Do Employers Care about #MeToo?

Report finds nearly half of employees don’t recognize diversity and inclusion programs in their organization

by Carin Van Vuuren

In the first major study of its kind to look at both the employer and individual employee perspectives on the most important issues surrounding work today, the recent Workplace Intelligence Report from Greenhouse identified troubling gaps in employer-based programs that address diversity and inclusion (D&I) and sexual harassment.

According to the report, talent is often considered an important business issue, but seldom gets the time and focus it requires. While nearly half (47 percent) of CEOs surveyed felt that talent-related matters make up their most important business problems, more than half (51 percent) of managers spend merely three hours a month on people-related concerns. More startling, 37 percent spend only an hour a month on those same matters.

While we’re hearing that people issues are the most pressing business challenges for companies right now, we’re not seeing that translate into meaningful change. People and talent programs require the same rigor around process and measurement that other business issues are given. Until organizations instill that same level of focus and accountability into their people programs, we will not see the systematic changes that need to happen to address the talent challenges companies face.

The Workplace Intelligence Report also found a gap between what companies say they’re doing to address D&I and employees’ awareness of those measures within their respective organizations. Despite the existence of Inclusion and sexual harassment initiatives, the trust gap between employees and employers isn’t closing. For example:

While 55 percent of companies say they have a D&I program, more than 45 percent of staff-level employees don’t know if their employer has a D&I program in place or claims their employer does not have a D&I program at all;

Of employers surveyed, merely 8 percent say their companies are addressing the #MeToo movement and less than a quarter (24 percent) are addressing sexual harassment; and

Forty-seven percent of employers say that D&I initiatives have a positive improvement on company culture, yet 48 percent of employees say their employer only handles D&I issues through grievance processes.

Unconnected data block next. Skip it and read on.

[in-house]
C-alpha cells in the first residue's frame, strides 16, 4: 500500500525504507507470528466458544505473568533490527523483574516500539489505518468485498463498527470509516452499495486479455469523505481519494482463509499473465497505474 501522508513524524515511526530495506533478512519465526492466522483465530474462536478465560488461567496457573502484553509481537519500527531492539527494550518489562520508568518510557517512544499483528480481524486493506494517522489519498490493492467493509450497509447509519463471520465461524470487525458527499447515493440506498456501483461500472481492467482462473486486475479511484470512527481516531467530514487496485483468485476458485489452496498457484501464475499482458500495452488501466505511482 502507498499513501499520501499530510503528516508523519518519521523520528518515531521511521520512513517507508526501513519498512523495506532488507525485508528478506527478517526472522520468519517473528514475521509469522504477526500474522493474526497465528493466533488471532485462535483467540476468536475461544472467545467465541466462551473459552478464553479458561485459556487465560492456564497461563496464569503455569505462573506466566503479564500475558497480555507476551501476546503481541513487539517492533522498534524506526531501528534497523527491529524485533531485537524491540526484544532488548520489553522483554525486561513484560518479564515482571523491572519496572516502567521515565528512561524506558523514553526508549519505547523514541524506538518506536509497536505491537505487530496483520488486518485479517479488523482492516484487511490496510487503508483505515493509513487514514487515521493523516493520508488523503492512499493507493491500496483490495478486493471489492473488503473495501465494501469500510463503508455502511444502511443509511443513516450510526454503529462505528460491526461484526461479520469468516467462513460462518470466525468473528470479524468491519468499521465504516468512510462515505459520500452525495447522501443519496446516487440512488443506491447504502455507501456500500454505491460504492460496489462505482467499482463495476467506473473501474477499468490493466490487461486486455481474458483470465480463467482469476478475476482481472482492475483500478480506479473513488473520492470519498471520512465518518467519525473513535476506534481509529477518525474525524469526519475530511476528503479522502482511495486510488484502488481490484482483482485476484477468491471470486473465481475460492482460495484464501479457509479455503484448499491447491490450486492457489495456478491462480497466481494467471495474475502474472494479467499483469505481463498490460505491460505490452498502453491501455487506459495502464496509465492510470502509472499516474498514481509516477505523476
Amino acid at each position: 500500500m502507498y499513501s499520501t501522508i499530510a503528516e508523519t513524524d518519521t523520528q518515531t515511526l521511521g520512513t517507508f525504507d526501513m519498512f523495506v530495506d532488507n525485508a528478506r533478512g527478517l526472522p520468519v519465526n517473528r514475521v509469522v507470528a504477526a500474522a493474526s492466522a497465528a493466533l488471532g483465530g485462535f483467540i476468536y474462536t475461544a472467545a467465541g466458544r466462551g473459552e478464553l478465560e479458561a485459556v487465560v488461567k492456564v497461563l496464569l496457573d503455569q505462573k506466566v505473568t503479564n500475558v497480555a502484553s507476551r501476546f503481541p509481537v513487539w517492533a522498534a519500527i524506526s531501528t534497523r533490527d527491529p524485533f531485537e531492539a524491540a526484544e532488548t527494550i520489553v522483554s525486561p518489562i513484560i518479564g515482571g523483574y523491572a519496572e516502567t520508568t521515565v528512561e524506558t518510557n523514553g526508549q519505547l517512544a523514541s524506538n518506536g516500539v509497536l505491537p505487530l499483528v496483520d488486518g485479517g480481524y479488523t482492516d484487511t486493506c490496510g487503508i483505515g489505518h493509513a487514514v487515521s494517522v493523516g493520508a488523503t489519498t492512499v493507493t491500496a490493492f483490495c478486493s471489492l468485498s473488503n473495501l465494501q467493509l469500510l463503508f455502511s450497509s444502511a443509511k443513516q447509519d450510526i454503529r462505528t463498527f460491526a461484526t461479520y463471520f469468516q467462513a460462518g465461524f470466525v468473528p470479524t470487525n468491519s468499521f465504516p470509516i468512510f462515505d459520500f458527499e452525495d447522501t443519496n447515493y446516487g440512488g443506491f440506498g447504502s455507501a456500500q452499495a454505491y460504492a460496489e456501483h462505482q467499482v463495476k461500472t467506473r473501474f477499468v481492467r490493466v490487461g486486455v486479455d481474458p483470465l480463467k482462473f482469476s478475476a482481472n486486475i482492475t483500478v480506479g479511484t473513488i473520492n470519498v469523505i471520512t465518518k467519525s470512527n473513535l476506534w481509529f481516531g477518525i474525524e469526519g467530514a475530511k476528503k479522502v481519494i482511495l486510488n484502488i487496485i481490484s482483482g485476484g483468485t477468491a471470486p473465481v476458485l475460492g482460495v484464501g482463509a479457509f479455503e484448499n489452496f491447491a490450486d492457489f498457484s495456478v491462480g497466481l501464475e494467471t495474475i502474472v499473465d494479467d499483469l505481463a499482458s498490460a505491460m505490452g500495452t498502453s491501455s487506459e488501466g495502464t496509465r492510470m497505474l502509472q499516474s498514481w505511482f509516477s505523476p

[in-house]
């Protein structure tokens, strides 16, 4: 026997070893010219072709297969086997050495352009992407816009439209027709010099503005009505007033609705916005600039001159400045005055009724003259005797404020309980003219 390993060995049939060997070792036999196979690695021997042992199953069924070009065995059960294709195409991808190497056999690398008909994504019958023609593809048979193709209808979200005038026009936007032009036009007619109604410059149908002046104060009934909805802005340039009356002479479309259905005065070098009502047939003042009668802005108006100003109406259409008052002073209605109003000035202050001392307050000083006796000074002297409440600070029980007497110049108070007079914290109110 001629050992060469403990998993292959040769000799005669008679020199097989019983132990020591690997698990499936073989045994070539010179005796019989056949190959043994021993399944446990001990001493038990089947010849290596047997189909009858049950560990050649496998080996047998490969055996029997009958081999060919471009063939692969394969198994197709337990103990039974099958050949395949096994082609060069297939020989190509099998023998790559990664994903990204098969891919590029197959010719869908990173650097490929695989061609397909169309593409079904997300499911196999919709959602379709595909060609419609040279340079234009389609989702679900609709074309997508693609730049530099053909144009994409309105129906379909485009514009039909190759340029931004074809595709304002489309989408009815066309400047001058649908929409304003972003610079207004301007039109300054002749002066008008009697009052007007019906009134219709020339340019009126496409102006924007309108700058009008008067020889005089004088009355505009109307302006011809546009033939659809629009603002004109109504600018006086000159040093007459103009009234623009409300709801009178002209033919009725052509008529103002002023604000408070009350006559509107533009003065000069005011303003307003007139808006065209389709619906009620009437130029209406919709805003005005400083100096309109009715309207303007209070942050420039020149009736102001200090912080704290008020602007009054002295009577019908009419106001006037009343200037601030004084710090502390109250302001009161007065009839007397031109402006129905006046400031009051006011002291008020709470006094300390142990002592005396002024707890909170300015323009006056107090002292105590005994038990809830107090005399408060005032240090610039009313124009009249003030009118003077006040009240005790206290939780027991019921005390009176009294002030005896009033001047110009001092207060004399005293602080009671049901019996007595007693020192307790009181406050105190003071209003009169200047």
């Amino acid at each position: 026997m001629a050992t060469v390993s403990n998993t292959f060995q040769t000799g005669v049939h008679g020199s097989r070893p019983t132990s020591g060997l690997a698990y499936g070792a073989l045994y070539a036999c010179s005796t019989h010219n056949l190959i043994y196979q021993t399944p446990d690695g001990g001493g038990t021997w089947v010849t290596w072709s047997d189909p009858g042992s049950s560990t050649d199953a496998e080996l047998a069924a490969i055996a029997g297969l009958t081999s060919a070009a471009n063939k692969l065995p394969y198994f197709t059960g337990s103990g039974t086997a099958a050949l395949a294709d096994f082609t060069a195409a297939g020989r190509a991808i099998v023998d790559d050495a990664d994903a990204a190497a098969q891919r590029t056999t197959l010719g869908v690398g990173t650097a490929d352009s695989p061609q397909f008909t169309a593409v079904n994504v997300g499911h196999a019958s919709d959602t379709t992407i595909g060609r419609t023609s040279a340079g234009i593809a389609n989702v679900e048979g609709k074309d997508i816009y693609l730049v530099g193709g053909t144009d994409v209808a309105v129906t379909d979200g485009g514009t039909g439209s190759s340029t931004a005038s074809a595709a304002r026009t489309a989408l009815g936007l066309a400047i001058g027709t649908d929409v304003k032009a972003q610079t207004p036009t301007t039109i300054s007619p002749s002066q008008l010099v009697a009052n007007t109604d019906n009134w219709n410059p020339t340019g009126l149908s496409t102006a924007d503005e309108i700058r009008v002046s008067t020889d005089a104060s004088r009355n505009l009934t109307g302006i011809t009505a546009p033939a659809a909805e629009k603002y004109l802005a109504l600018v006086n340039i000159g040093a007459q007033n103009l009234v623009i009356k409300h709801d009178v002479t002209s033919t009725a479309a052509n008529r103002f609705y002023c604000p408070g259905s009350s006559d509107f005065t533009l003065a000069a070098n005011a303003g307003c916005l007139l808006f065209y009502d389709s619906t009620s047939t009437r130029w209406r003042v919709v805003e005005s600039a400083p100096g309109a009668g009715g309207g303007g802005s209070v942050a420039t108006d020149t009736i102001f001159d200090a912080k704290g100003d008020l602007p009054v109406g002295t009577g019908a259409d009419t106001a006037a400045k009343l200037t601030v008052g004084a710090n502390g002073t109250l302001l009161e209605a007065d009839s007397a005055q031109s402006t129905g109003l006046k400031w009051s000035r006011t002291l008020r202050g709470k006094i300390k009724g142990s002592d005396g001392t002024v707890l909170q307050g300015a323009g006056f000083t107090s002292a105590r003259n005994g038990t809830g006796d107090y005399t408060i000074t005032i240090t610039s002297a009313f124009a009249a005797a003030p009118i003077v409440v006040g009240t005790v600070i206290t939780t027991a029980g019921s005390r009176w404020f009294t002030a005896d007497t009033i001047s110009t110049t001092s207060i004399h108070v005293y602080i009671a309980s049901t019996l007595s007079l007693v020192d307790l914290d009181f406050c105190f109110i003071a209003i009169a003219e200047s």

“Businesses are experiencing a seismic shift in the way they operate today,” says George LaRocque, founder and principal analyst of HRWins, which partnered with Greenhouse to produce the survey. “They must adapt to advances in talent tech, as well as rapidly shifting cultural and social changes in the workplace. Despite awareness of the benefits of D&I for employees and ROI, too many organizations are still approaching diversity and inclusion the same way they always have. Yet they’re expecting a different outcome.”

The report surveyed more than 1,300 businesses and more than 4,000 employees in the United States and United Kingdom to analyze the most important aspects of the workplace and uncover the trends impacting it. The full version of the report tackles a number of additional topics, such as hiring and onboarding, the multigenerational workforce, employee engagement versus longevity and more.

Customers will always tell us what they need. The question is, are we listening?


EMPLOYER ATTITUDE TOWARD DIVERSITY AND INCLUSION IMPACT OF D&I ON THE BUSINESS

IMPLEMENTATION OF DIVERSITY AND INCLUSION PROGRAMS

Source: grow.greenhouse.io/workplace-intelligence

 

 

Greenhouse

Carin Van Vuuren is CMO of Greenhouse Software, which, based in New York City and San Francisco, is the leader in talent acquisition software. Cisco Meraki, Buzzfeed, J.D. Power, Warby Parker and Airbnb are among the companies that use Greenhouse’s intelligent guidance to design and automate all aspects of hiring throughout their organizations, helping them compete for and win top talent, and is, itself, recognized as an Inc. Magazine Best Workplace in 2018 and ranked No. 2 in Crain’s New York Best Places to Work 2018. Its numerous awards include being named to the Inc. 5000 2018 Fastest Growing Companies, Deloitte’s 2018 Fast 500 North America Technology Ranking, and Crain’s New York Business Fast 50.

HRWins

Consistently listed as one
of HR’s most influential advisors, HRWins is an independent analyst and advisory firm whose research and insights help employers and HR tech providers navigate the digital transformation of work.

Photo by Ali Yahya on Unsplash (top)

 

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